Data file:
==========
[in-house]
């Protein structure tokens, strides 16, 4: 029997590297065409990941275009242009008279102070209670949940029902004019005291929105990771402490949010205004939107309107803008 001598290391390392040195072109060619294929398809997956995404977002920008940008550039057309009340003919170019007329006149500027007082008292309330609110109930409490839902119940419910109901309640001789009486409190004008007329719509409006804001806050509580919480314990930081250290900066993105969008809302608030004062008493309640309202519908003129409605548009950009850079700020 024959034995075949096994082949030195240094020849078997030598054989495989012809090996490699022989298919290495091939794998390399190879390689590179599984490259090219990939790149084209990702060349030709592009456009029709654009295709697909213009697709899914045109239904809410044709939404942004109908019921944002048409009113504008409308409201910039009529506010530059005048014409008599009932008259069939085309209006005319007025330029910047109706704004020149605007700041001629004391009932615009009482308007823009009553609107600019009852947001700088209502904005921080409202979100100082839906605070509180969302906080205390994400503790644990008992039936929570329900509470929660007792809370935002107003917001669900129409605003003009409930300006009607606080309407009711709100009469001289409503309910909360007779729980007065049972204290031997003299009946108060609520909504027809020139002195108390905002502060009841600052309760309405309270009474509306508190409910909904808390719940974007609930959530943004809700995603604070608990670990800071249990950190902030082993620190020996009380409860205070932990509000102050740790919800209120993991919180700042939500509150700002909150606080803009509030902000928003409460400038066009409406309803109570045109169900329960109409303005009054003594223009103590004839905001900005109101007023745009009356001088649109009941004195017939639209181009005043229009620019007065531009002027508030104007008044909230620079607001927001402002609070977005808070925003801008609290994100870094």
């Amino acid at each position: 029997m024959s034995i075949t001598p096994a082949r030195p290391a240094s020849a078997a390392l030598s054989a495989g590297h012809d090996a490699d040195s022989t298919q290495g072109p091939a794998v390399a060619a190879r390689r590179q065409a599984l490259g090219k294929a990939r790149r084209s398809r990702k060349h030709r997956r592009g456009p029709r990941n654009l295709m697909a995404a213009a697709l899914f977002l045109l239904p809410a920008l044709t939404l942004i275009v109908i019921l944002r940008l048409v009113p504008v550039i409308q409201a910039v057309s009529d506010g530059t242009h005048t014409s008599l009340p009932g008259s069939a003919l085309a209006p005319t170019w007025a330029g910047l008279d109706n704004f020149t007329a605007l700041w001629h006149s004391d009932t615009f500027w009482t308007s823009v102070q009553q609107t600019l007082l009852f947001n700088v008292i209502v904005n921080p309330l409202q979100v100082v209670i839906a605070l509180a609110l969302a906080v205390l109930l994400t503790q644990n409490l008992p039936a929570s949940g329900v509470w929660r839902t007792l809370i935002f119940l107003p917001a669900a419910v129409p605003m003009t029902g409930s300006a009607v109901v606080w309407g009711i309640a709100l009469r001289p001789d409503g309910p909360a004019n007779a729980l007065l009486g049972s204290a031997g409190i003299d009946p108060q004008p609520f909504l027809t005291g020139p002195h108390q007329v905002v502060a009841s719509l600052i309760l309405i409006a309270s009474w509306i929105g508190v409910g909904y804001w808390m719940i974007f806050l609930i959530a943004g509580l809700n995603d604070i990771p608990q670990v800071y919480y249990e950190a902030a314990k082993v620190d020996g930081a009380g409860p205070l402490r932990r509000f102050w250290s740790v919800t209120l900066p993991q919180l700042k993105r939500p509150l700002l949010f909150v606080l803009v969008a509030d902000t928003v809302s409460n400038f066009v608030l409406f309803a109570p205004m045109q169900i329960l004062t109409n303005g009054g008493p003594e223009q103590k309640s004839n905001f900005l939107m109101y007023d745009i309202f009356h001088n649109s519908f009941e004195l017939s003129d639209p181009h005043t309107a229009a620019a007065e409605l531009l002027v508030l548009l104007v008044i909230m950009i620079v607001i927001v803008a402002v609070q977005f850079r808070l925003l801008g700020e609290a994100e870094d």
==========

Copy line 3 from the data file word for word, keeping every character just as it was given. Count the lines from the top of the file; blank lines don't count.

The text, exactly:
């Amino acid at each position: 029997m024959s034995i075949t001598p096994a082949r030195p290391a240094s020849a078997a390392l030598s054989a495989g590297h012809d090996a490699d040195s022989t298919q290495g072109p091939a794998v390399a060619a190879r390689r590179q065409a599984l490259g090219k294929a990939r790149r084209s398809r990702k060349h030709r997956r592009g456009p029709r990941n654009l295709m697909a995404a213009a697709l899914f977002l045109l239904p809410a920008l044709t939404l942004i275009v109908i019921l944002r940008l048409v009113p504008v550039i409308q409201a910039v057309s009529d506010g530059t242009h005048t014409s008599l009340p009932g008259s069939a003919l085309a209006p005319t170019w007025a330029g910047l008279d109706n704004f020149t007329a605007l700041w001629h006149s004391d009932t615009f500027w009482t308007s823009v102070q009553q609107t600019l007082l009852f947001n700088v008292i209502v904005n921080p309330l409202q979100v100082v209670i839906a605070l509180a609110l969302a906080v205390l109930l994400t503790q644990n409490l008992p039936a929570s949940g329900v509470w929660r839902t007792l809370i935002f119940l107003p917001a669900a419910v129409p605003m003009t029902g409930s300006a009607v109901v606080w309407g009711i309640a709100l009469r001289p001789d409503g309910p909360a004019n007779a729980l007065l009486g049972s204290a031997g409190i003299d009946p108060q004008p609520f909504l027809t005291g020139p002195h108390q007329v905002v502060a009841s719509l600052i309760l309405i409006a309270s009474w509306i929105g508190v409910g909904y804001w808390m719940i974007f806050l609930i959530a943004g509580l809700n995603d604070i990771p608990q670990v800071y919480y249990e950190a902030a314990k082993v620190d020996g930081a009380g409860p205070l402490r932990r509000f102050w250290s740790v919800t209120l900066p993991q919180l700042k993105r939500p509150l700002l949010f909150v606080l803009v969008a509030d902000t928003v809302s409460n400038f066009v608030l409406f309803a109570p205004m045109q169900i329960l004062t109409n303005g009054g008493p003594e223009q103590k309640s004839n905001f900005l939107m109101y007023d745009i309202f009356h001088n649109s519908f009941e004195l017939s003129d639209p181009h005043t309107a229009a620019a007065e409605l531009l002027v508030l548009l104007v008044i909230m950009i620079v607001i927001v803008a402002v609070q977005f850079r808070l925003l801008g700020e609290a994100e870094d």